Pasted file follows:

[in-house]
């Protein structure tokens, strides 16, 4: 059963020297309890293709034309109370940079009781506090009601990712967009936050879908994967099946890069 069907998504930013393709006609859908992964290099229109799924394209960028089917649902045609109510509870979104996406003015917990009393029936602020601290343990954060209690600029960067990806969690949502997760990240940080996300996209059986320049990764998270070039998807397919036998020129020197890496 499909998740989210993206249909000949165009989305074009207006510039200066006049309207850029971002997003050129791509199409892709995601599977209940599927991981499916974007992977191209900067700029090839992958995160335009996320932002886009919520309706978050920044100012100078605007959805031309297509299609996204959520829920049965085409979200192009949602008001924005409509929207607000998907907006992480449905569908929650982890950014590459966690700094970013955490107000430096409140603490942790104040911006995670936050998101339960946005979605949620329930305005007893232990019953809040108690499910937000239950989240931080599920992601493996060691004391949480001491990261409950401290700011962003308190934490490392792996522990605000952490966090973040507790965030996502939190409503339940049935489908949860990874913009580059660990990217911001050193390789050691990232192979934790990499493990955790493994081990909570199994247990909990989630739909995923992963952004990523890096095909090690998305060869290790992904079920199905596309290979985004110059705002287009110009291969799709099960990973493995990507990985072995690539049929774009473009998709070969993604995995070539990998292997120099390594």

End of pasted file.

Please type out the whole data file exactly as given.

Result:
[in-house]
């Protein structure tokens, strides 16, 4: 059963020297309890293709034309109370940079009781506090009601990712967009936050879908994967099946890069 069907998504930013393709006609859908992964290099229109799924394209960028089917649902045609109510509870979104996406003015917990009393029936602020601290343990954060209690600029960067990806969690949502997760990240940080996300996209059986320049990764998270070039998807397919036998020129020197890496 499909998740989210993206249909000949165009989305074009207006510039200066006049309207850029971002997003050129791509199409892709995601599977209940599927991981499916974007992977191209900067700029090839992958995160335009996320932002886009919520309706978050920044100012100078605007959805031309297509299609996204959520829920049965085409979200192009949602008001924005409509929207607000998907907006992480449905569908929650982890950014590459966690700094970013955490107000430096409140603490942790104040911006995670936050998101339960946005979605949620329930305005007893232990019953809040108690499910937000239950989240931080599920992601493996060691004391949480001491990261409950401290700011962003308190934490490392792996522990605000952490966090973040507790965030996502939190409503339940049935489908949860990874913009580059660990990217911001050193390789050691990232192979934790990499493990955790493994081990909570199994247990909990989630739909995923992963952004990523890096095909090690998305060869290790992904079920199905596309290979985004110059705002287009110009291969799709099960990973493995990507990985072995690539049929774009473009998709070969993604995995070539990998292997120099390594």